In another pot, heat a small swirl of olive oil on high heat. Add raisins and cook about thirty seconds to one minute, until raisins start to lose their wrinkle. Add wine, turn heat down to low, and reduce to allow wine to become absorbed into the now bloated raisins. Once the wine has evaporated completely, add water and chicken stock. Bring liquid to a boil, add couscous and stir. Turn down heat to low and allow couscous to absorb liquid, fluffing occasionally with a fork, about one minute. Turn off heat, fluff couscous, and allow it to absorb remaining liquid. Add salt and pepper to taste.
To arrange on a plate, take a serving of couscous (about 1/2 to 1 cup) and pack tightly into a measuring cup or a similarly round, flat-bottomed vessel. Quickly turn over cup onto a plate, and tap the bottom to release a molded mound of couscous. Arrange a small handful of arugula in a bunch on top of the couscous. Delicately spoon a helping of chick peas on top, dressing with a spoonful of sauce from pot on top and around the dish. Garnish with mint, if desired.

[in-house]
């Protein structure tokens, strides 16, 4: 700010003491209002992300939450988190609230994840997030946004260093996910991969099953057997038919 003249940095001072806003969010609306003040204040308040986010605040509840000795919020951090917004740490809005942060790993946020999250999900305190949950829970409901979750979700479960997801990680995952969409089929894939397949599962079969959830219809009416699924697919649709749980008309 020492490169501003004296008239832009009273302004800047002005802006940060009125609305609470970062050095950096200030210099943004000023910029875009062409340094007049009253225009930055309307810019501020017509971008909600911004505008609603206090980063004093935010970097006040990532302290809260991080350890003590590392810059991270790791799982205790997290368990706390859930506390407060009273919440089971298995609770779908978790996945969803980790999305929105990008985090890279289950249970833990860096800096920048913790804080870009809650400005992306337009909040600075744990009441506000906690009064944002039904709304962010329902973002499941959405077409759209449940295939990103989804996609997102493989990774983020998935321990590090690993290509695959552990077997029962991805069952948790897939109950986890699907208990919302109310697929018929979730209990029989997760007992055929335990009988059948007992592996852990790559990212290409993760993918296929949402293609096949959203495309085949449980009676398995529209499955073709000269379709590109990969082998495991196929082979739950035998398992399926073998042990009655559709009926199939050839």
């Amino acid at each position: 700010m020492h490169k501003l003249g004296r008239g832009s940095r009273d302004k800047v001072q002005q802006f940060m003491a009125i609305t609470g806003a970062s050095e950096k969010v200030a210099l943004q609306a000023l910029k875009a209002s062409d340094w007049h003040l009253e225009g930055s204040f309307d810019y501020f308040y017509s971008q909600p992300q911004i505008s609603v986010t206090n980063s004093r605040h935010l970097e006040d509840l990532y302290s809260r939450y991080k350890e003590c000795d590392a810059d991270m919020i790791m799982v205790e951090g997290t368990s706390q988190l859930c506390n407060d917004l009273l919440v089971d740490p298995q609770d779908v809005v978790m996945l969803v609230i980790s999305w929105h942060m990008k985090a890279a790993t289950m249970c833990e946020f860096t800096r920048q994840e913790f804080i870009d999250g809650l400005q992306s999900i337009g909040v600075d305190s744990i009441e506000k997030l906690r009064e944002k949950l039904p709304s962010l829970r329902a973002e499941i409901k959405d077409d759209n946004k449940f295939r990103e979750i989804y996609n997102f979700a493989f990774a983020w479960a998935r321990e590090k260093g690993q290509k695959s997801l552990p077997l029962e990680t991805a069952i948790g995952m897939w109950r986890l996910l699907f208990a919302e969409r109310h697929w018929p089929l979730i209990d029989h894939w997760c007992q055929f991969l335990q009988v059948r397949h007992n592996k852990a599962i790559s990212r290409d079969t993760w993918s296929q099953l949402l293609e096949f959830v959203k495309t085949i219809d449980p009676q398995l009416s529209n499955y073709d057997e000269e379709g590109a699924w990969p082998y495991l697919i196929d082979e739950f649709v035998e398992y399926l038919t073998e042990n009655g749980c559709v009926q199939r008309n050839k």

In 2006, New York Times reporter Darren Darlin wrote an article for soon-to-be college graduates about how to save money. His advice was: "Let's Start With That Daily Latte Latte". So often, especially here in New York, we get ripped off for things that become "luxury items" because of name brands, popularity, or even the affluence of the neighborhood in which you are purchasing. A coffee at a bodega in Harlem costs far less than a coffee at a bodega in SoHo. It's no surprise then that many of us in this food-obsessed city pay out the majority of our income on food-related items, whether on groceries, a fine meal, or your Starbucks addiction that only got worse since the corporation went coffee house.